Helping to save our rare and endangered orchids

Helping to save our rare and endangered orchids

Orchids are one of the top five plant groups with conservation issues in New Zealand. Unlike many other endangered or uncommon plants, propagation of native orchids from seed for conservation has not been attempted in New Zealand before. With the help of funding from the Otari Wilton’s Bush Trust, the Wellington Botanical Society and the San Diego County Orchid Society (USA) we will implement seed germination techniques commonly used overseas to propagate New Zealand’s rare and endangered orchids.

Ladies tresses orchid (Spiranthes novae-zelandiae), is a native species currently ranked as Nationally Vulnerable. Habitat destruction is one of the main causes for the continuous decline of this orchid. Photo: C.A. Lehnebach; © Te Papa.
Ladies tresses orchid (Spiranthes novae-zelandiae), a native species currently ranked as Nationally Vulnerable. Habitat destruction is one of the main causes for the continuous decline of this orchid. Photo: C.A. Lehnebach; © Te Papa.

Orchids are well known by their unusual flowers and elaborate pollination systems. Many orchids rely on insects to produce seeds and disruption of this relationship may threat orchid’s survival. Orchids, however, also require another organism to survive; a fungus. Unlike other plants, orchid seeds lack of endosperm; the nutritious tissue found inside seeds. This tissue provides food to the embryo during germination and until the very first leaves are formed.

Seed of the native spider orchid Nematoceras trilobum. The round structure in the centre is the embryo and the net-like tissue around it is the seed cover. Orchid seeds are very small; this one here is less than 1 mm long. Photo: C.A. Lehnebach; © Te Papa.

To overcome this peculiarity, orchid seeds use a fungal “infection” to get carbon and mineral nutrients from the soil into the embryo and developing seedling. This association is essential for orchid seeds to germinate and it may last for the entire life of the plant. Inside the infected cells, either in the roots or the base of the stem, the fungus forms roundish structures known as “pelotons”. Some orchids are very flexible and may use a variety of fungi species while other are species-specific and will only germinate if the correct fungus is present in the soil.

Cross section of the root of the grass-leaved greenhood orchid (Pterostylis graminea) with pelotons (red arrow). Photo & Copy Rights: Jonathan Frericks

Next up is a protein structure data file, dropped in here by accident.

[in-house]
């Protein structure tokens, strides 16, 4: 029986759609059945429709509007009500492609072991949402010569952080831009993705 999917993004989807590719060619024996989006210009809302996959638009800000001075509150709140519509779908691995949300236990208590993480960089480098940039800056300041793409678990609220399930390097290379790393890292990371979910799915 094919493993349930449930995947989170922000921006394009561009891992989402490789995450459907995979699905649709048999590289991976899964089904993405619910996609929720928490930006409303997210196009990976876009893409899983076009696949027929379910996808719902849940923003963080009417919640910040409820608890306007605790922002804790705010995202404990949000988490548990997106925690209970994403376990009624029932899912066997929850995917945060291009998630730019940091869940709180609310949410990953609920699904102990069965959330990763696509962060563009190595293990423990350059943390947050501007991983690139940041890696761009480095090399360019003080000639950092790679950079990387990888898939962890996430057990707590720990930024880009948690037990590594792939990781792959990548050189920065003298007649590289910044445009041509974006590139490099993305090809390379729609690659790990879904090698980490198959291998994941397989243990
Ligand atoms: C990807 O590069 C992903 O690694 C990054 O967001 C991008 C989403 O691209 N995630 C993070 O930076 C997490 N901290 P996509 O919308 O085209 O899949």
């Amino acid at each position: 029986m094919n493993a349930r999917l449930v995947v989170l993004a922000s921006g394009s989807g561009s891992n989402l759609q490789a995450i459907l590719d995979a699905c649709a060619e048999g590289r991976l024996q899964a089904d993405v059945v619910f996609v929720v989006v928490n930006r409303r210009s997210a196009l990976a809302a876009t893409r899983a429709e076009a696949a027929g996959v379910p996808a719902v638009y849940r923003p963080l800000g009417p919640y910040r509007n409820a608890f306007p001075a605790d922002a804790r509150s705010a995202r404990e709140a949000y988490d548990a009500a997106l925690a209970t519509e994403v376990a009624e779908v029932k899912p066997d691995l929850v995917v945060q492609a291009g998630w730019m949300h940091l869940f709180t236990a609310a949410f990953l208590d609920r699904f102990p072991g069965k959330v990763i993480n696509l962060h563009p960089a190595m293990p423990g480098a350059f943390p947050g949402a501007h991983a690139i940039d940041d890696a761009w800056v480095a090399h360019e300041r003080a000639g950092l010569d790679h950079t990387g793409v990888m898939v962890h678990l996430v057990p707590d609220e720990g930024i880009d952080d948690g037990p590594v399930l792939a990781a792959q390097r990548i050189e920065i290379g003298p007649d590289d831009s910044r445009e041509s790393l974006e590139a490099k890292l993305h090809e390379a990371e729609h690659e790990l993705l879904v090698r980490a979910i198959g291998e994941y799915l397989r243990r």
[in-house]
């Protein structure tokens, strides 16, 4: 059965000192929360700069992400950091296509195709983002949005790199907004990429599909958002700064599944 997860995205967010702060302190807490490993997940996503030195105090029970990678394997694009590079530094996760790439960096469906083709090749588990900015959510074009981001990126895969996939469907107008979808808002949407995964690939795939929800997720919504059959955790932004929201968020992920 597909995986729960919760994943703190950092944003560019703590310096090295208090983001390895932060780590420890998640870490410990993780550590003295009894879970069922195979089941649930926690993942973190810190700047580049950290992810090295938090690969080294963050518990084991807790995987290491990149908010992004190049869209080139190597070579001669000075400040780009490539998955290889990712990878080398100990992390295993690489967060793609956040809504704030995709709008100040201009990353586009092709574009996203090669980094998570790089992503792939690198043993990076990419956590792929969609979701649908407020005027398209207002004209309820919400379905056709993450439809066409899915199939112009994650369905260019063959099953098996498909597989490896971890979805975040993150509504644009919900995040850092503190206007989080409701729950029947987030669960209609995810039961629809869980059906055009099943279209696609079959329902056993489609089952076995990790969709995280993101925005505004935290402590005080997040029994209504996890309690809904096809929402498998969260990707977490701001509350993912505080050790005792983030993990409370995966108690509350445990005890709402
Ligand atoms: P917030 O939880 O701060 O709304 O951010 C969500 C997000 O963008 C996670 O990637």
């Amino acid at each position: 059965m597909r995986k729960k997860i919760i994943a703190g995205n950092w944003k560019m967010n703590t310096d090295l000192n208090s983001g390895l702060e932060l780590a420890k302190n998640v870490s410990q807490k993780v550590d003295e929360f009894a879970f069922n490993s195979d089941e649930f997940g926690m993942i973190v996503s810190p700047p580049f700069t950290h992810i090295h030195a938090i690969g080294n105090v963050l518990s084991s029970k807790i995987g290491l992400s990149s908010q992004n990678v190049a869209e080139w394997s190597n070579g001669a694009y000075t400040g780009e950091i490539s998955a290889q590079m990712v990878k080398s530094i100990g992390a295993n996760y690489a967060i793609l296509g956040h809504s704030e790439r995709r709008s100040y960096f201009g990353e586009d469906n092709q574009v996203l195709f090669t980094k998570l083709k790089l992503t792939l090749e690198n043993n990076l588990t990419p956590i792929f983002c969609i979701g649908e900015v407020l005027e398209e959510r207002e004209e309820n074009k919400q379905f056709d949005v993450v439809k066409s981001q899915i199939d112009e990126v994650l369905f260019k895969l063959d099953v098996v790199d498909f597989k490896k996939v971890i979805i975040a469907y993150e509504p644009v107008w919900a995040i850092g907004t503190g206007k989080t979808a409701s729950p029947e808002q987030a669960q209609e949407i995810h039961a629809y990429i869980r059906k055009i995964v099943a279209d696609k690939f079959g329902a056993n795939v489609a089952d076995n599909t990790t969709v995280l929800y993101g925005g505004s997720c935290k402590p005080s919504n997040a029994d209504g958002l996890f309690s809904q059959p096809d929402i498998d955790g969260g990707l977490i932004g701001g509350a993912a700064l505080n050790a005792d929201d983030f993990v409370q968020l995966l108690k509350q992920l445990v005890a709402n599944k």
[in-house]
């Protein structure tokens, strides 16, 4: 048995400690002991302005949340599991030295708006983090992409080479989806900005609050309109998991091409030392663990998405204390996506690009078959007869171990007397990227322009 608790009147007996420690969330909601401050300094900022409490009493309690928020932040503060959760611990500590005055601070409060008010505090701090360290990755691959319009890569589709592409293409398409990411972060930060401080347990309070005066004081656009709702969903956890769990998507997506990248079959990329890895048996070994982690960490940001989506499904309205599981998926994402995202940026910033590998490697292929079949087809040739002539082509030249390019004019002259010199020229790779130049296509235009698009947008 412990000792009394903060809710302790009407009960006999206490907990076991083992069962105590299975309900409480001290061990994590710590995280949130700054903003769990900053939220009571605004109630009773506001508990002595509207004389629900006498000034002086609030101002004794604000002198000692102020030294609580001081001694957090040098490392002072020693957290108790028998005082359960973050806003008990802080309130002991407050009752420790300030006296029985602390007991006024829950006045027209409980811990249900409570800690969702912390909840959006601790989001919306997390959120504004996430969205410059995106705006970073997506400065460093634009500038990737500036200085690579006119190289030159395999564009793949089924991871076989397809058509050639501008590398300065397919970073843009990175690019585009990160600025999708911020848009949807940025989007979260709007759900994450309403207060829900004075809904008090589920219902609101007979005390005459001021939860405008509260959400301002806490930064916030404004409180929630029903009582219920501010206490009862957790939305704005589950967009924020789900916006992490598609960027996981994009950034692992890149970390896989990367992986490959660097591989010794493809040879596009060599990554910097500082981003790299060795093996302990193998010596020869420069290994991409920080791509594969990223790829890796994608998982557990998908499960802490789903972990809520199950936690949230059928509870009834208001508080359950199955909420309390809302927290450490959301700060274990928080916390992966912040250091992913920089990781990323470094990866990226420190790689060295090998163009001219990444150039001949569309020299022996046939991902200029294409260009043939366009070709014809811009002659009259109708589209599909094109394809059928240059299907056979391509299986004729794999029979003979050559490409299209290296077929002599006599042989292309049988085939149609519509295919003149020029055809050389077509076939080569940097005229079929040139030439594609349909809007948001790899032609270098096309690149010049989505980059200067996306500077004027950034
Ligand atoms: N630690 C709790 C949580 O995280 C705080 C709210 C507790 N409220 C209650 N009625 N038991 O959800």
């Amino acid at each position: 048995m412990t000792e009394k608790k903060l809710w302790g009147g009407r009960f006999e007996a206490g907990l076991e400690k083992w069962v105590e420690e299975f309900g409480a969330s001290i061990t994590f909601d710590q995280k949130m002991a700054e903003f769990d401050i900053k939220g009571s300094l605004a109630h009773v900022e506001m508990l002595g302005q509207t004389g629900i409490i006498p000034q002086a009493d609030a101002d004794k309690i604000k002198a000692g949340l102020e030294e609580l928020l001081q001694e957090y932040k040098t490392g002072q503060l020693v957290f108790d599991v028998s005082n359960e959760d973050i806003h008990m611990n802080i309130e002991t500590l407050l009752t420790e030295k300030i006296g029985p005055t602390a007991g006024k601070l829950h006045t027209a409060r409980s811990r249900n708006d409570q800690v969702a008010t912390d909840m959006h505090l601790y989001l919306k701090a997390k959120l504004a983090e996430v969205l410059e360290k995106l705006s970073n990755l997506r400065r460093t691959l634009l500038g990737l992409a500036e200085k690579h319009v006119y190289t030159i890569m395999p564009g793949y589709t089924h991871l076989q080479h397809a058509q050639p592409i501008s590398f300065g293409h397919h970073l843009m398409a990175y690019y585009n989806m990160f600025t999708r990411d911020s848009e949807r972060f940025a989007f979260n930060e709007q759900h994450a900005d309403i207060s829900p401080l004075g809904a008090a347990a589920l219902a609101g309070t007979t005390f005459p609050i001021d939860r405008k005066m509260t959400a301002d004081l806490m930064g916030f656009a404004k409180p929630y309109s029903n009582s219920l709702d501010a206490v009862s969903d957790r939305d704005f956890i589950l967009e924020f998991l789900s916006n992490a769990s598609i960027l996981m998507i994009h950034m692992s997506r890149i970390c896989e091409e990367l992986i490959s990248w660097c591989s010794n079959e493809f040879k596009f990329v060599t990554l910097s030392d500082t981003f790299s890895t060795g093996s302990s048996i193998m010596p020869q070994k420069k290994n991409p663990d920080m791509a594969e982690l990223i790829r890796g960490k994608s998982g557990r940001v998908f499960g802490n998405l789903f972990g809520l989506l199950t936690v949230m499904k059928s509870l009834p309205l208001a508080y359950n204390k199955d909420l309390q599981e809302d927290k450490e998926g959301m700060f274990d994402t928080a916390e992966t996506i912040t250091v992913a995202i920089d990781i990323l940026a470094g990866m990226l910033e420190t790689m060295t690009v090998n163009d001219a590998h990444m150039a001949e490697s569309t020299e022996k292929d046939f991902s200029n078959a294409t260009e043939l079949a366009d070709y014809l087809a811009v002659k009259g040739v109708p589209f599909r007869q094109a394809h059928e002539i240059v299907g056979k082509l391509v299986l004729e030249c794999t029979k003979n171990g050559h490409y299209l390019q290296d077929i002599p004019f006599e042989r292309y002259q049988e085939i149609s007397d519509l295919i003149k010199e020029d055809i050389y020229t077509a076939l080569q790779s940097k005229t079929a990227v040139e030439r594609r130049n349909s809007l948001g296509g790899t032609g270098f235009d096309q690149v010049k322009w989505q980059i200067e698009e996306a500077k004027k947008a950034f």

To artificially infect orchid seeds with its fungal partner, first the pelotons need to be dissected out of the roots of an adult plant and cultured in a special agar medium. Within a couple of days, several fungi will grow in the plate and sub-cultures need to be set aside to obtain pure cultures of each fungus.

Plates with fungi isolated from the root system of the large bird orchid (Simpliglottis valida), a species native to Australia which has naturally spread to New Zealand. Photo & Copy Rights: Jonathan Frericks

After the fungus has been isolated and identified by analysing its DNA, seeds can be put in contact with the fungus to promote infection and seed germination. After about three months, if the correct fungal species has been used and the infection has successfully taken place, tiny small green leaves will appear in the plate. At this stage the seedlings are less dependent on the fungus and can produce their own food.

Plate with seedlings of a terrestrial orchid growing at Kings Park and Botanic Garden (Perth, Australia). Photo & Copy Rights: Jonathan Frericks.

Jonathan Frericks, MSc student at Victoria University of Wellington, has travelled to Australia to learn these techniques from scientists at Kings Park and Botanic Garden (Perth). His trip to Perth was funded by a grant from the Australian Orchid Foundation. As part of his thesis, Jonathan will isolate and identify the fungal partner of a selected group of native terrestrial orchids and, in collaboration with Otari Wilton’s Bush, cultivate a subset of them. Jonathan’s project will gather information vital to implement seed germination methods for conservation purposes and understand orchid-fungal interactions in our native orchids.


  1. Does it have a Maori name?

  2. This is quite interesting. Austria’s and New Zealand share a few species of orchids, including the photographed species which is rare here. In Australia a few species of orchids have been propagated, and that can be a difficult task, but it is probably harder to introduce orchids back into the wild. This is why the vegetation needs to be protected, whether it contains rare or common species. The presence of orchids on a site will indicate that the site is of fair quality.

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